Lawns get cut
for their first
with morning dew
Daffodils and tulips
dance in the breeze
Dogs go for
Everyone and everything loves
the joy of spring
Springtime is my favorite time of the year, especially on the farm. It also happens to be one of the busiest times of the year. We made it through out first year of selling eggs and through trial and error we have learned from our mistakes and made adjustments and still have a few adjustments to make. What has that to do with springtime? With the longer and warmer days, our hens are beginning to lay again. I need to get things ready to begin selling our eggs and there is much to do.
Last year, we sold out every week on the Clemson Area Food Exchange. That’s not saying a lot, because we started off with only 25 hens. This year we are expanding and I need to order 50 more chicks so they will be laying by August. I will keep the 25 I have for another year and then sell them while they are still laying.
Also, last year, we moved from mobile enclosures to permanent enclosures. I believe hens require 108 square feet per bird to be considered pastured hens, but we have well over double that and I plan to add even more. I’m also moving away from the 3′ electric netting and installing 4′ plastic landscape/builder netting. It will cut my fencing costs by almost 75% and the extra foot of height will help keep a few Houdini hens within the enclosure with the rest of the flock.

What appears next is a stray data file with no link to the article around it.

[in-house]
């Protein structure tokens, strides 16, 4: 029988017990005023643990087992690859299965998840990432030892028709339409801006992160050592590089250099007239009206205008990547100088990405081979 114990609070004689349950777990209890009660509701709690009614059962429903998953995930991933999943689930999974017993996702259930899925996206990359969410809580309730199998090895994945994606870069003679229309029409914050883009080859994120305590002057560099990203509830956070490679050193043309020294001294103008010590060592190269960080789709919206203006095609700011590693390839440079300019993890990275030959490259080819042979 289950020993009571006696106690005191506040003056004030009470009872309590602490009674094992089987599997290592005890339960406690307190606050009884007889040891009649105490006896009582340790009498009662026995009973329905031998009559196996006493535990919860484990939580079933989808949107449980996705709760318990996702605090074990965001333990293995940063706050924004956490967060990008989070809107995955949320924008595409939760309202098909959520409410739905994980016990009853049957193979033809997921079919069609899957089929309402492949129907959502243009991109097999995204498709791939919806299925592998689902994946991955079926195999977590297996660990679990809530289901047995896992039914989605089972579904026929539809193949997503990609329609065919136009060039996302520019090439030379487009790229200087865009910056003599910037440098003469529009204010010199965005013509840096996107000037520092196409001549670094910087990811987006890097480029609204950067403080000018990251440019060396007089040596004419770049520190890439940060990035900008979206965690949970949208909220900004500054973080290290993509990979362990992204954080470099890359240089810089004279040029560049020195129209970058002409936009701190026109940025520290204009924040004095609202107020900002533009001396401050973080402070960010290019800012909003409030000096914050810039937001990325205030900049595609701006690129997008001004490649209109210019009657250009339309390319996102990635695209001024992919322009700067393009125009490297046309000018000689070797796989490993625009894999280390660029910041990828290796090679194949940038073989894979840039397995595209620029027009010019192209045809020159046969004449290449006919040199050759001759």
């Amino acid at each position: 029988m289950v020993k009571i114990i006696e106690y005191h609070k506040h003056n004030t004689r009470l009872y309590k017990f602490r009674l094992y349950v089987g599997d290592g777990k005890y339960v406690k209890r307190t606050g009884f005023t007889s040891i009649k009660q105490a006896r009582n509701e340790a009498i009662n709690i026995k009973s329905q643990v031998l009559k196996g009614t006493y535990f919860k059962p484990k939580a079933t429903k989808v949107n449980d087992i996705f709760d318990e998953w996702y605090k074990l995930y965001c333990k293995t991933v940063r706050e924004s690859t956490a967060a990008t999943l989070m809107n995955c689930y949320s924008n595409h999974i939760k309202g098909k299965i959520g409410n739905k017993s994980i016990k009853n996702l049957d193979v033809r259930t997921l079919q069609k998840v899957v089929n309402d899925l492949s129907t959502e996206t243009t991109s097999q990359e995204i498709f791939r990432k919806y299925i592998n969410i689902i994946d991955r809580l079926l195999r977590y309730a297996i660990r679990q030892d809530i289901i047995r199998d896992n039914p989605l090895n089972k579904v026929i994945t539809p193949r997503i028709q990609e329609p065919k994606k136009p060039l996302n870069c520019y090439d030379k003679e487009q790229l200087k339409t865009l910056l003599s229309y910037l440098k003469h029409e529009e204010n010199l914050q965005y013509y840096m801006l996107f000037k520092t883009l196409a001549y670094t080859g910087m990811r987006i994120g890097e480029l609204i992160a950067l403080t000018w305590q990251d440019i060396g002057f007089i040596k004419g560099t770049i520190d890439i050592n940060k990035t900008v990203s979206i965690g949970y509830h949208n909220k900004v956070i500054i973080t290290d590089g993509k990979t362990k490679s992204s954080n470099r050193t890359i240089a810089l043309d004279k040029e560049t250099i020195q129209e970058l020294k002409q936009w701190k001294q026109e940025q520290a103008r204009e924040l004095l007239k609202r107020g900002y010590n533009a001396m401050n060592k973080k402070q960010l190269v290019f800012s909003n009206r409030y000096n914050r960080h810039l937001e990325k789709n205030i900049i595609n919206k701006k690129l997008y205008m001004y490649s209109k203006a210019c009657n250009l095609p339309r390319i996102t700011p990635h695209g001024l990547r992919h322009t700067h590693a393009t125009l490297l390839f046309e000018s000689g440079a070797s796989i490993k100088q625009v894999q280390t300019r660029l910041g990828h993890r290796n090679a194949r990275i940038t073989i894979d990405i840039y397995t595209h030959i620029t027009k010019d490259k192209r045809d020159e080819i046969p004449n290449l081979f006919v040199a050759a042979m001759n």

Other changes for this year:
- Expanding the enclosure to encompass a spring. This will give the flock a steady supply of fresh, cool water in the hot summer months.
- Swapping the individual plastic nesting boxes with a large metal Best-Nest roll-out box. This nesting unit will accommodate up to 45 hens and it prevents them from eating their eggs. It also keeps the eggs cleaner so that they require less scrubbing when washed.
- Get the farm delivery truck ready. This is a bright red 1965 Chevy pickup. Great advertisement.
We are still planning on raising some broilers this spring too. We don’t have our processing building setup yet, but we are working on it. Until then, our broilers will be processed and stored here in our home. Just as we did with the layers, we are going to start slow with the broilers and will probably only raise about 25 this first go around.
“In the spring, at the end of the day, you should smell like dirt.” ~Margaret Atwood